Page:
"Without free, self-respecting, and autonomous citizens there can be no free and independent nations. Without internal peace, that is, peace among citizens and between the citizens and the state, there can be no guarantee of external peace."
- Vaclav Havel
After Alexander Solzhenitsyn attended university and graduated from the department of mathematics and physics, he soon went on to fight in World War II. His fate would change in 1945, when he was arrested for letters he had written to a school friend that were critical of Joseph Stalin. Subsequent to his arrest, Solzhenitsyn spent eight years in prisons and labor camps and three years in exile. In 1956, Solzhenitsyn was allowed to settle in central Russia, where he taught mathematics and began writing in earnest. By the early 1960s, with government control being loosened in Russia, Solzhenitsyn saw his short novel One Day in the Life of Ivan Denisovich published in a leading literary journal. Based on Solzhenitsyn's own experiences, Ivan Denisovich described a day in the life of a Stalin-era inmate, and its authenticity struck a chord with readers, especially since it was the first such work to appear in post-Stalin Russia.
In 1964, however, the political tide soon turned against Solzhenitsyn when Nikita Khrushchev fell from power in and restrictions on cultural activities were reinstated. Solzhenitsyn lost government-sanctioned publishing privileges and soon had to resort to publishing through underground means. Despite the oppressive nature of his homeland during this time, Solzhenitsyn found success internationally, as publishers abroad clambered to release his work.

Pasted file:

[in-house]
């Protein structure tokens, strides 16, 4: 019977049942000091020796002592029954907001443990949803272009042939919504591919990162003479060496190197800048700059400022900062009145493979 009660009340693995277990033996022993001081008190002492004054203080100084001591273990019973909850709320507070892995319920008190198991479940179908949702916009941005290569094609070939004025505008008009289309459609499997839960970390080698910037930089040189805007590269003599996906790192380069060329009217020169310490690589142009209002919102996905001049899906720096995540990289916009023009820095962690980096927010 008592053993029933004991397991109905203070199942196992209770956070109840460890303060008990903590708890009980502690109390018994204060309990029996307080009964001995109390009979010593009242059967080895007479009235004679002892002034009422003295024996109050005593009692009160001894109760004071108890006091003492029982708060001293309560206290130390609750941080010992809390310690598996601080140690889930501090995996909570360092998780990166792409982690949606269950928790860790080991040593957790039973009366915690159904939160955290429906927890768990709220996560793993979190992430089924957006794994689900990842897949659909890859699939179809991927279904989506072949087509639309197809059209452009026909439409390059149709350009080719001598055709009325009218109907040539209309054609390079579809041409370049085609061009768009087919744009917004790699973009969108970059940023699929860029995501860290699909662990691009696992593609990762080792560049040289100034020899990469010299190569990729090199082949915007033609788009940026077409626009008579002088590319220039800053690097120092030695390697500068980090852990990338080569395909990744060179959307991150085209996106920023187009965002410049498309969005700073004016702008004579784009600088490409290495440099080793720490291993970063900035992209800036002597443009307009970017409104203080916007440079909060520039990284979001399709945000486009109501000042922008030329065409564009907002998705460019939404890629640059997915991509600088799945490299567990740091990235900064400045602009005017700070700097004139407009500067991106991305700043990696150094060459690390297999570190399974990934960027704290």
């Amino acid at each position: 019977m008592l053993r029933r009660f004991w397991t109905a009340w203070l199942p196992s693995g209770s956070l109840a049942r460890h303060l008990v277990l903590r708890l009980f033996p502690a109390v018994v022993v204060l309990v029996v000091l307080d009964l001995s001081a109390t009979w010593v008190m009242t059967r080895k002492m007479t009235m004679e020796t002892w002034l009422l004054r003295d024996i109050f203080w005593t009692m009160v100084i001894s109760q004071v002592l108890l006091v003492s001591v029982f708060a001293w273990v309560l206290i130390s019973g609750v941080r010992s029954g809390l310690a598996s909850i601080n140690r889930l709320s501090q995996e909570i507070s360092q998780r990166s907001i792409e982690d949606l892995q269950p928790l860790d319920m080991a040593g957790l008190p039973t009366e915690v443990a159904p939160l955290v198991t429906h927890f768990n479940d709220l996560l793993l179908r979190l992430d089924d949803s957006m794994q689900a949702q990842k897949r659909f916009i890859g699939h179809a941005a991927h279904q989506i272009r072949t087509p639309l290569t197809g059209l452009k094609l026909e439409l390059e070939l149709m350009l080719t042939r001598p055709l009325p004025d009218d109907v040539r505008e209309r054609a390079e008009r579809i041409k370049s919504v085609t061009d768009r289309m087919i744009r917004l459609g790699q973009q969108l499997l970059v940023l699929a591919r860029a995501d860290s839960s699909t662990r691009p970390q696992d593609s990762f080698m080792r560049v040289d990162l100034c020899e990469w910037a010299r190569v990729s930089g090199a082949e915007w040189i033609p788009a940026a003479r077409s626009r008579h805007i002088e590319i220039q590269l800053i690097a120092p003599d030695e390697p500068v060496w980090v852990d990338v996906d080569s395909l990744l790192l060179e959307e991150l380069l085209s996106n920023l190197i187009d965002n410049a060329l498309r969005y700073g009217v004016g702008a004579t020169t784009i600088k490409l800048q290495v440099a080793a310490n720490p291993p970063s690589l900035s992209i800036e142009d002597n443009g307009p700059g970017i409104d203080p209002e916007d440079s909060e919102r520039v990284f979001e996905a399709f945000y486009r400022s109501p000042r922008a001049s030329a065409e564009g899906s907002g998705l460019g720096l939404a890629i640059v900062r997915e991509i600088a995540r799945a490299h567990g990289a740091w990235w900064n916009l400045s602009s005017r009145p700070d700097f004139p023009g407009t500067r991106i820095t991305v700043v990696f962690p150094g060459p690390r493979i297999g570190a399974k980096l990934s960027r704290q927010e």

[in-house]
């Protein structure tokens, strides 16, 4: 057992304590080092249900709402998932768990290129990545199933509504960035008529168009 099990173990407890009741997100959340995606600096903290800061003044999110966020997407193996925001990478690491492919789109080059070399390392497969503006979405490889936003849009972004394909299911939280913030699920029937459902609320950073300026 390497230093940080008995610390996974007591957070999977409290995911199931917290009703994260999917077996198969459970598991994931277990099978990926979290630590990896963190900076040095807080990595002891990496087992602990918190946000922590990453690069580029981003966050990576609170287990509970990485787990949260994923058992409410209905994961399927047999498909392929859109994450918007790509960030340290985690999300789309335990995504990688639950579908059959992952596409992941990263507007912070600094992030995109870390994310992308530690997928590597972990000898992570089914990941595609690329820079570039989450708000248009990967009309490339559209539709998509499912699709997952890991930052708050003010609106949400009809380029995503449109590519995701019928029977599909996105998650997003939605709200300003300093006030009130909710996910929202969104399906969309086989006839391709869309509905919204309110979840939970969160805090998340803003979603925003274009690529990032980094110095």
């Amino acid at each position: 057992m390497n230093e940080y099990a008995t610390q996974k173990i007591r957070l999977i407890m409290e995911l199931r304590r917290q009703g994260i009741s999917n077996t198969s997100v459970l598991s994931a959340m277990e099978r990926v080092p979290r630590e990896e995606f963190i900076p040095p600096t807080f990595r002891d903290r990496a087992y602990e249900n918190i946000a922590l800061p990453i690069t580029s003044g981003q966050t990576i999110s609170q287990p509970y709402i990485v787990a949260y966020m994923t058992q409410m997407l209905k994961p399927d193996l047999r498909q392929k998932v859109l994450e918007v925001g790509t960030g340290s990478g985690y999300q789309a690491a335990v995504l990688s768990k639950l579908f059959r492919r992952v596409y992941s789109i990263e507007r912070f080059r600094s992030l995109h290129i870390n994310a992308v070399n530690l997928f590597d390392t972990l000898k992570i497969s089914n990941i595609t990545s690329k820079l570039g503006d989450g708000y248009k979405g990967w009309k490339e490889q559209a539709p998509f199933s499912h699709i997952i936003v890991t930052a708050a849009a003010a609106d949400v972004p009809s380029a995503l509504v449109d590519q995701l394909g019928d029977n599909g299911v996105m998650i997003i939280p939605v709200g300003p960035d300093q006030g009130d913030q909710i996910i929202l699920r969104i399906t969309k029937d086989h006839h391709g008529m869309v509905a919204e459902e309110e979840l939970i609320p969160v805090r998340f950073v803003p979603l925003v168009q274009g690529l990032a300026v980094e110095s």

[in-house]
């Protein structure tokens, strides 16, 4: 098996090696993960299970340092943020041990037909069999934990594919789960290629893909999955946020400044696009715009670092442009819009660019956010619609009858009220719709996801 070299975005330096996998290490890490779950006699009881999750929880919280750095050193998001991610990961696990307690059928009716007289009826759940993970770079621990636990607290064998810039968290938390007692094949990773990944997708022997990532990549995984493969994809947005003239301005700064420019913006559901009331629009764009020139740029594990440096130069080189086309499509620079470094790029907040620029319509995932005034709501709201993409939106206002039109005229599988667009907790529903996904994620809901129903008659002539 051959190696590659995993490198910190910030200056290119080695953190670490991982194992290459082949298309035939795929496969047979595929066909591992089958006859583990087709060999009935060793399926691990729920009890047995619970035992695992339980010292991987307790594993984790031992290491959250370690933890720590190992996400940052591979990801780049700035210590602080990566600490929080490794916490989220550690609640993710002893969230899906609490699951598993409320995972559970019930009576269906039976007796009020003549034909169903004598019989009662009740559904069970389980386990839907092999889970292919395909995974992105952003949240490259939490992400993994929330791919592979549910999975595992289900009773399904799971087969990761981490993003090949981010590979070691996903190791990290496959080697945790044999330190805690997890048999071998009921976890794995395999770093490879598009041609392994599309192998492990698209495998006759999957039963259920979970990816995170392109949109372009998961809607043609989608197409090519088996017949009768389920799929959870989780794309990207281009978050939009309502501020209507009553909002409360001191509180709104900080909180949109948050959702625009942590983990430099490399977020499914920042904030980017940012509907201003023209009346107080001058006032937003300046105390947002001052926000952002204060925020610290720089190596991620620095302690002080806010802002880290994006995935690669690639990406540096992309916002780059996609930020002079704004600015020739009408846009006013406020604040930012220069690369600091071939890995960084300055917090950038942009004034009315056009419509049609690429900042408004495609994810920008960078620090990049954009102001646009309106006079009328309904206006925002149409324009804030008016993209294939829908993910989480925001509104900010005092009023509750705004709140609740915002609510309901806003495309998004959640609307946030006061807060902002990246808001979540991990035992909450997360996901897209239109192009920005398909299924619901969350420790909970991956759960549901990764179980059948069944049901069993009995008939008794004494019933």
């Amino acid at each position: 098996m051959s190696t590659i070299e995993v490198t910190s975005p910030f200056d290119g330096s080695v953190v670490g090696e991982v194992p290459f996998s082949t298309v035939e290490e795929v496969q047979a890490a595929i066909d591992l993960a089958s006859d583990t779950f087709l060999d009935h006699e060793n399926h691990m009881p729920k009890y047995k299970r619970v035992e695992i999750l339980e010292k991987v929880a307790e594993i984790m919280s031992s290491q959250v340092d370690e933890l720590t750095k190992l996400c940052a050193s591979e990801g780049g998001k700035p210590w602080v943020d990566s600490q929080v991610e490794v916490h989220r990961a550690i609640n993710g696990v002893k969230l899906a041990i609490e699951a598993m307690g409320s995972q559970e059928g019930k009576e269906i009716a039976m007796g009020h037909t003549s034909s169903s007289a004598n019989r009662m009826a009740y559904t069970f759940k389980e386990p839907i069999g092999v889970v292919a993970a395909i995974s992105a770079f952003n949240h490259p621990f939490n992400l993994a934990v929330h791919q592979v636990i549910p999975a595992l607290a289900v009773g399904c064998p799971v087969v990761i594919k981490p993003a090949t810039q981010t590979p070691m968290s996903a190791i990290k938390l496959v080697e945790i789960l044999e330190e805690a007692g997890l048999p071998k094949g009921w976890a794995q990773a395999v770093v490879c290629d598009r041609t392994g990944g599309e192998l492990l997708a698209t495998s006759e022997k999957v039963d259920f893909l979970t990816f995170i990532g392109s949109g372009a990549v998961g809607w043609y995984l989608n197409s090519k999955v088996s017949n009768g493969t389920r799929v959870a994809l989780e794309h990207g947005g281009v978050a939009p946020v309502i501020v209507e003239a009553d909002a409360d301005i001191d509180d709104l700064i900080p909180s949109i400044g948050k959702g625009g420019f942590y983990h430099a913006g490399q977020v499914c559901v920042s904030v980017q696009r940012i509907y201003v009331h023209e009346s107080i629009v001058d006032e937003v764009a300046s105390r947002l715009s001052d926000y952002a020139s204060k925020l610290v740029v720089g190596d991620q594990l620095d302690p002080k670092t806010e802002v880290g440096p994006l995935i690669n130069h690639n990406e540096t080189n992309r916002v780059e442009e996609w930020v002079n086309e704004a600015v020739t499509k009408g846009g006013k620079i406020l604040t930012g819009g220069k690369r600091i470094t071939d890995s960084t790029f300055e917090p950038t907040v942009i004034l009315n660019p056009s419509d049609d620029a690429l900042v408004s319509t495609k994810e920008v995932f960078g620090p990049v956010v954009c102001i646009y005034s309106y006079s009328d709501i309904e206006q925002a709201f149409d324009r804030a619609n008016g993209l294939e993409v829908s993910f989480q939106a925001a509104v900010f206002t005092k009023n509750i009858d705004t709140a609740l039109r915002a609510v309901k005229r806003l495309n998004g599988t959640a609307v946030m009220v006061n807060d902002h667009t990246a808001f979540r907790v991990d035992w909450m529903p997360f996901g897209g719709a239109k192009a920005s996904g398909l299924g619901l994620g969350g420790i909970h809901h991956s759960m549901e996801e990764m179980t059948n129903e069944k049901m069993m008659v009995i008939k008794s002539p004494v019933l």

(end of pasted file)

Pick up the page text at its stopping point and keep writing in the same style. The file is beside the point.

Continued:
The First Circle appeared in 1968, and Cancer Ward followed later that year. These works secured Solzhenitsyn the 1970 Nobel Prize for Literature, but he did not go to Stockholm for the ceremony because he was afraid he would not be readmitted to the Soviet Union when he returned.
In 1973, The Gulag Archipelago, a literary-historical record of the Soviet prison/labor camp system that became a multi-tentacled monster under Stalin, started to appear in installments in Paris and the KGB has seized the manuscript in the Soviet Union.
Upon the publication of Gulag, Solzhenitsyn was charged with treason and exiled from the Soviet Union. He eventually traveled to the United States and settled in the secluded environs of Vermont, where he continued to write.
In 1989, a literary journal published the first officially-approved excerpts from Gulag. Solzhenitsyn's Soviet citizenship was restored a year later, and he returned to Russia four years after that.